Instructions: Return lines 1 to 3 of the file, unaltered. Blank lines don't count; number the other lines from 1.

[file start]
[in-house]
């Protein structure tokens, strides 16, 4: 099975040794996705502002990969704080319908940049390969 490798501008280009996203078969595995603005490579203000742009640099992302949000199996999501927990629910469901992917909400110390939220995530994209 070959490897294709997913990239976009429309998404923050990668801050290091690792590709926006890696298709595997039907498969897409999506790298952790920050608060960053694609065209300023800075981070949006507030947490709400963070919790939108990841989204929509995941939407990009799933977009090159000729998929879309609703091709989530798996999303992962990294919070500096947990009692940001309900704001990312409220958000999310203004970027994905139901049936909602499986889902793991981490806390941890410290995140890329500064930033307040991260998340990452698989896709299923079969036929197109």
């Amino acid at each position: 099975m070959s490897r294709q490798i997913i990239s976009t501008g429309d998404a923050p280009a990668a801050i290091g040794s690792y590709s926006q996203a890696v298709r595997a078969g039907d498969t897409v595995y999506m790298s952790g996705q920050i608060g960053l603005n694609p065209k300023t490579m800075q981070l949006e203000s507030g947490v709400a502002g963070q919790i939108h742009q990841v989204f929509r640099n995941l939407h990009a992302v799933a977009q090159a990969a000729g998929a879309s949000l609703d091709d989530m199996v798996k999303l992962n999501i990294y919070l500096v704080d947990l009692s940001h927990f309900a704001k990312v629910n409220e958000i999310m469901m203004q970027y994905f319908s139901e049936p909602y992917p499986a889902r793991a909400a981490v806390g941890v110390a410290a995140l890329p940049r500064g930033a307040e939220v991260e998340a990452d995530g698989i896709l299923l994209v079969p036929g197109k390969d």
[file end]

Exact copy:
[in-house]
């Protein structure tokens, strides 16, 4: 099975040794996705502002990969704080319908940049390969 490798501008280009996203078969595995603005490579203000742009640099992302949000199996999501927990629910469901992917909400110390939220995530994209 070959490897294709997913990239976009429309998404923050990668801050290091690792590709926006890696298709595997039907498969897409999506790298952790920050608060960053694609065209300023800075981070949006507030947490709400963070919790939108990841989204929509995941939407990009799933977009090159000729998929879309609703091709989530798996999303992962990294919070500096947990009692940001309900704001990312409220958000999310203004970027994905139901049936909602499986889902793991981490806390941890410290995140890329500064930033307040991260998340990452698989896709299923079969036929197109």
């Amino acid at each position: 099975m070959s490897r294709q490798i997913i990239s976009t501008g429309d998404a923050p280009a990668a801050i290091g040794s690792y590709s926006q996203a890696v298709r595997a078969g039907d498969t897409v595995y999506m790298s952790g996705q920050i608060g960053l603005n694609p065209k300023t490579m800075q981070l949006e203000s507030g947490v709400a502002g963070q919790i939108h742009q990841v989204f929509r640099n995941l939407h990009a992302v799933a977009q090159a990969a000729g998929a879309s949000l609703d091709d989530m199996v798996k999303l992962n999501i990294y919070l500096v704080d947990l009692s940001h927990f309900a704001k990312v629910n409220e958000i999310m469901m203004q970027y994905f319908s139901e049936p909602y992917p499986a889902r793991a909400a981490v806390g941890v110390a410290a995140l890329p940049r500064g930033a307040e939220v991260e998340a990452d995530g698989i896709l299923l994209v079969p036929g197109k390969d």